A meta-ethnography of patients' experiences of chronic pelvic pain: struggling to construct chronic pelvic pain as 'real'.
Toye F., Seers K., Barker K.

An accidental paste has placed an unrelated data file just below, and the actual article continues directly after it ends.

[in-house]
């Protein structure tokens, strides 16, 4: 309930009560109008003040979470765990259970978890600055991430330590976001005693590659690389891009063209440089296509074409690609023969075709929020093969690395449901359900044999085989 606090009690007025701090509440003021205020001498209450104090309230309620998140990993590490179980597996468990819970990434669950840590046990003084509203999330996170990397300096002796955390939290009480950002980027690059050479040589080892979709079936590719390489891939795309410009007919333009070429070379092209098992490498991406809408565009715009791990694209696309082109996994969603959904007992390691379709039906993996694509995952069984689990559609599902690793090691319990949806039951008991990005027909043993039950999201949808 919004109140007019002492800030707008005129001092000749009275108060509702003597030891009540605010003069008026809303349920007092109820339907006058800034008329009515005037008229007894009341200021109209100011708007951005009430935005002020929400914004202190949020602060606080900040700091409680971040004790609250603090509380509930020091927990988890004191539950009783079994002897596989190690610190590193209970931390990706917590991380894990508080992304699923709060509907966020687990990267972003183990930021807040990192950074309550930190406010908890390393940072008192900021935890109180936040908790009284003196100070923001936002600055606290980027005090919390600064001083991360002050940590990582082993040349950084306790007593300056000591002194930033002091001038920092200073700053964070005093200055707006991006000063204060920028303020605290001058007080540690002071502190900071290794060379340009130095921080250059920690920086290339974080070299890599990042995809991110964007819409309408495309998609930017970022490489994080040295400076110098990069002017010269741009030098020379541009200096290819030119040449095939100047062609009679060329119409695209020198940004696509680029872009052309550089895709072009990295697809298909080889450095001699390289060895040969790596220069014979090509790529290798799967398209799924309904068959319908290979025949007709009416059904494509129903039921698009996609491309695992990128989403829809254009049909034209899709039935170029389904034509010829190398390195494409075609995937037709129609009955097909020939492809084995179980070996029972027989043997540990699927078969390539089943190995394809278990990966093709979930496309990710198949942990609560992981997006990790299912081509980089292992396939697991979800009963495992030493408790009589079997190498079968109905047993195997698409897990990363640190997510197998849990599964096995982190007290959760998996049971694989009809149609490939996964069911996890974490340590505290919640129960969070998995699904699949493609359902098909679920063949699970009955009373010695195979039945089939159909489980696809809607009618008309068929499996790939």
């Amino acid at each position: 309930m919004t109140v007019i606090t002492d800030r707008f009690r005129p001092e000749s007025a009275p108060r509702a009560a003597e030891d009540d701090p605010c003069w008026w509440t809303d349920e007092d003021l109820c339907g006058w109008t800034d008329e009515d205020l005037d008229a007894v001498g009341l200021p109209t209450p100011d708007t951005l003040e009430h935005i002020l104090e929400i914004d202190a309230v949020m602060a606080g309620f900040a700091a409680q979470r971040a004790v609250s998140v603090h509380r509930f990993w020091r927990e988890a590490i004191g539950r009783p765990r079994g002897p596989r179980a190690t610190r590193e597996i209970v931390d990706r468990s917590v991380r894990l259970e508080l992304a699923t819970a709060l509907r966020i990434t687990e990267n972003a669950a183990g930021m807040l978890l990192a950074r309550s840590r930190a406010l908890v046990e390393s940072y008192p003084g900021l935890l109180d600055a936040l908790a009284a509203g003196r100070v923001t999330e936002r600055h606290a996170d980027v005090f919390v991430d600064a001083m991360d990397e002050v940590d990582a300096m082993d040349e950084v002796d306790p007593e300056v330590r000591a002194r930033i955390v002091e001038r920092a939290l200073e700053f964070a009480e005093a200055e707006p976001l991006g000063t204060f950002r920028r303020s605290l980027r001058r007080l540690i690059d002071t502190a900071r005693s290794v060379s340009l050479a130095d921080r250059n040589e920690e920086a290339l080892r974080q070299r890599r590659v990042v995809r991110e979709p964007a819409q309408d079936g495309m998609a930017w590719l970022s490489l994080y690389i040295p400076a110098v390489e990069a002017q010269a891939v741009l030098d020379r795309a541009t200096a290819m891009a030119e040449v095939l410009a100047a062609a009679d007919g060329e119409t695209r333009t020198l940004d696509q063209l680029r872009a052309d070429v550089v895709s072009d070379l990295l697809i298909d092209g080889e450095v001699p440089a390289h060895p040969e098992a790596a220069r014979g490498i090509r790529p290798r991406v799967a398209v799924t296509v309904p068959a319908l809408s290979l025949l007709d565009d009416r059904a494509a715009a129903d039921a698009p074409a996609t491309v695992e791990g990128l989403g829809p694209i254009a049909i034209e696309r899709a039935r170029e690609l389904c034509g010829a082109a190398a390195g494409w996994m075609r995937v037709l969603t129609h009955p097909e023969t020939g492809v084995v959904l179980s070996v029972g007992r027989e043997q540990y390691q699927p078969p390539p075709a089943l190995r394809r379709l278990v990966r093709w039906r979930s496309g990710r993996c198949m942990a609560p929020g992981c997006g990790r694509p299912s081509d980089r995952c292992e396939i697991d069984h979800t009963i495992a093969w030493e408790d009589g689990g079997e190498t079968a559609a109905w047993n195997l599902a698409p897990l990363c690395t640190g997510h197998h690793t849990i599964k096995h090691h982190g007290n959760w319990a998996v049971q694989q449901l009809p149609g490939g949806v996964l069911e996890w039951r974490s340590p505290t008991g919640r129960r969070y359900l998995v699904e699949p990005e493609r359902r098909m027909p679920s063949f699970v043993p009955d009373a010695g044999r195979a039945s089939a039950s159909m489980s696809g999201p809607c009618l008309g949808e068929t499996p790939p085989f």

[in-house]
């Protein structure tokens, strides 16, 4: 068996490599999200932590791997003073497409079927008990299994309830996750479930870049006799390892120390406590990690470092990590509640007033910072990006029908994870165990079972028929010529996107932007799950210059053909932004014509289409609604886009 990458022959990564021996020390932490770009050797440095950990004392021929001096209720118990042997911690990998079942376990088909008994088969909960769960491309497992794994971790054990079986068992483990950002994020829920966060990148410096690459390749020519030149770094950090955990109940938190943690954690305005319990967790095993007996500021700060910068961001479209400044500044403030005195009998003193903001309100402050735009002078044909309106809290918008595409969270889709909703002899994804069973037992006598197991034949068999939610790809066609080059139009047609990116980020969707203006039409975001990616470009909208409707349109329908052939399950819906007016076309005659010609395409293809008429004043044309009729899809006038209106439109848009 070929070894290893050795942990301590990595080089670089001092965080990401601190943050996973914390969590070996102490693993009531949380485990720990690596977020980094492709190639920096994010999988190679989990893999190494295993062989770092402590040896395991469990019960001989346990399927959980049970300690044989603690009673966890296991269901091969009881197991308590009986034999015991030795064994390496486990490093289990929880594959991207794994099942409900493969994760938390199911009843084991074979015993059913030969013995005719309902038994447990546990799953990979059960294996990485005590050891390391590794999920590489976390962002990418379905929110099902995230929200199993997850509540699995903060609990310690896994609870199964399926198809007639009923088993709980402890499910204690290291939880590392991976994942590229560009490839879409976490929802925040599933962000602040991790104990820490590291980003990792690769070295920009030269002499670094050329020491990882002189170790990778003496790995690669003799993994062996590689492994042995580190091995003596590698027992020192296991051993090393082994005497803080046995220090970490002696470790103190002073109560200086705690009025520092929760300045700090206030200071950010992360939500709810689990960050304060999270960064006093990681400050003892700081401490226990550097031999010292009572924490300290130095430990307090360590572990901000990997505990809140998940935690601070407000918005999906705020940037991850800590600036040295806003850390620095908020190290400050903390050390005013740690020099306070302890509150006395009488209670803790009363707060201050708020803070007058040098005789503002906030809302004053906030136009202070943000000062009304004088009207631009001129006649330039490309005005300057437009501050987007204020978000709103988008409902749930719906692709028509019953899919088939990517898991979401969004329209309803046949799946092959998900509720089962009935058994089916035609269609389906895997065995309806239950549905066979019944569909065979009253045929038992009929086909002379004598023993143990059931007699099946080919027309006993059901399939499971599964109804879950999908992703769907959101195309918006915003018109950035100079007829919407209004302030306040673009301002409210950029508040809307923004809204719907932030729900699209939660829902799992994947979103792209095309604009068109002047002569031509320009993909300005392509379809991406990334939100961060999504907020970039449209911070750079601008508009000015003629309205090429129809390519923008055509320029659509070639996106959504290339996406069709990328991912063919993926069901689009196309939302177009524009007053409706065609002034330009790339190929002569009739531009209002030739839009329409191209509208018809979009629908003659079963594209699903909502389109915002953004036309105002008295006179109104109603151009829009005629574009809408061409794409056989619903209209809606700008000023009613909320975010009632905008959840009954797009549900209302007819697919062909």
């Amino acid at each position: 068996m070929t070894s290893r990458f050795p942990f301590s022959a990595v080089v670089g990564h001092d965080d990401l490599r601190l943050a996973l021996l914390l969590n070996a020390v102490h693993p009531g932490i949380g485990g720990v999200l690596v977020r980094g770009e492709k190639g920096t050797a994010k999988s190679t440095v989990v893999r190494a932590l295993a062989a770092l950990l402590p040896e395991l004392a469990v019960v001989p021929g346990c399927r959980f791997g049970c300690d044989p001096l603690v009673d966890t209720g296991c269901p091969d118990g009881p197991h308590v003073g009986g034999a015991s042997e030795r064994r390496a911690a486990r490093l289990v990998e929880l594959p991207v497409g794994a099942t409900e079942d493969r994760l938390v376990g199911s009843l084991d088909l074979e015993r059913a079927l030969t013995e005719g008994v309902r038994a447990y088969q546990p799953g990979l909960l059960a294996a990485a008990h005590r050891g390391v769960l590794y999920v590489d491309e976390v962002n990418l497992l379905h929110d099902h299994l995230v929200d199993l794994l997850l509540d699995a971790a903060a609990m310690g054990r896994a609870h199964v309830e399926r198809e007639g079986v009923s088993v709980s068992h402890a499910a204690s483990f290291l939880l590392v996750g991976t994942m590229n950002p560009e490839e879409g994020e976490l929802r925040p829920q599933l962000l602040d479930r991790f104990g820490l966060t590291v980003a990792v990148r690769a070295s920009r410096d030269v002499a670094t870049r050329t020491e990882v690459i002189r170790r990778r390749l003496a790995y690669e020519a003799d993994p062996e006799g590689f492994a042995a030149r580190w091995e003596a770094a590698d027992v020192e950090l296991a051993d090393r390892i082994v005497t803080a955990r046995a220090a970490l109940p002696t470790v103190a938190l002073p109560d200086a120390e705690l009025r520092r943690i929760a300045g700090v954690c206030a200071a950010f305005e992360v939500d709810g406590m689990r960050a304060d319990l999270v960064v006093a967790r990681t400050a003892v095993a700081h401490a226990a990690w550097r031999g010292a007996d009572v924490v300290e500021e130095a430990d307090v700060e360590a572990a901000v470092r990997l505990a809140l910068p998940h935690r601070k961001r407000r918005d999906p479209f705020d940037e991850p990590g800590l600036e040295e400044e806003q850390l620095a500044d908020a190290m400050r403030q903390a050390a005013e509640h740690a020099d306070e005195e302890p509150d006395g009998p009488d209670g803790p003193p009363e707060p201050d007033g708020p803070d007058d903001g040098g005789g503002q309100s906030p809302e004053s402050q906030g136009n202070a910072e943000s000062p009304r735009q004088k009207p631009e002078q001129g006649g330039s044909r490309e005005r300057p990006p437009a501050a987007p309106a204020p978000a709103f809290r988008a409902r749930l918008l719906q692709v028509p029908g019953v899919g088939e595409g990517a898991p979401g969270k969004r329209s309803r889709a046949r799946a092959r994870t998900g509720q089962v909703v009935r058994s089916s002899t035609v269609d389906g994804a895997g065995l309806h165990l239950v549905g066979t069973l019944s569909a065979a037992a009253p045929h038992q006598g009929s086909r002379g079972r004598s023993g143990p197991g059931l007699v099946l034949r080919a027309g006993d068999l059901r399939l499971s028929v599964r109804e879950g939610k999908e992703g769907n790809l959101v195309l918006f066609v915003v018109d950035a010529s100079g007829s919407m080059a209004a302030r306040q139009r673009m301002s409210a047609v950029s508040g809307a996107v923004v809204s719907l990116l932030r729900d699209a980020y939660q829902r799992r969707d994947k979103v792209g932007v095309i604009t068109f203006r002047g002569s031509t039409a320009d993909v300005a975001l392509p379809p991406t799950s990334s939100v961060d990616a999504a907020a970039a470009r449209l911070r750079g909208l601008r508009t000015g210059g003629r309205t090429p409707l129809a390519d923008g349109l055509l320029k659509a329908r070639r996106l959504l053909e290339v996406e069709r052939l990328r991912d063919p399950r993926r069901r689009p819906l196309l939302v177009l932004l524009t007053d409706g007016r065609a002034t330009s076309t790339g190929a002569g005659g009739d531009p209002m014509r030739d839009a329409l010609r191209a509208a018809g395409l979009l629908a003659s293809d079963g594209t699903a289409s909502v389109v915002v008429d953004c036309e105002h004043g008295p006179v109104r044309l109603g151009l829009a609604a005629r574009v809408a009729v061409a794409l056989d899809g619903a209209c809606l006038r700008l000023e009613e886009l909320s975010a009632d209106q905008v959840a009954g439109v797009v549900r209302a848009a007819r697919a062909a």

AIM: To review systematically and integrate the findings of qualitative research to increase our understanding of patients' experiences of chronic pelvic pain. BACKGROUND: Chronic pelvic pain is a prevalent pain condition with a high disease burden for men and women. Its multifactorial nature makes it challenging for clinicians and patients. DESIGN: Synthesis of qualitative research using meta-ethnography. DATA SOURCES: Five electronic bibliographic databases from inception until March 2014 supplemented by citation tracking. Of 488 papers retrieved, 32 met the review aim. REVIEW METHODS: Central to meta-ethnography is identifying 'concepts' and developing a conceptual model through constant comparison. Concepts are the primary data of meta-ethnography. Two team members read each paper to identify and collaboratively describe the concepts. We next compared concepts across studies and organized them into categories with shared meaning. Finally, we developed a conceptual model, or line of argument, to explain the conceptual categories. RESULTS: Our findings incorporate the following categories into a conceptual model: relentless and overwhelming pain; threat to self; unpredictability, struggle to construct pain as normal or pathological; a culture of secrecy; validation by diagnosis; ambiguous experience of health care; elevation of experiential knowledge and embodiment of knowledge through a community. CONCLUSION: The innovation of our model is to demonstrate, for the first time, the central struggle to construct 'pathological' vs. 'normal' chronic pelvic pain, a struggle that is exacerbated by a culture of secrecy. More research is needed to explore men's experience and to compare this with women's experience.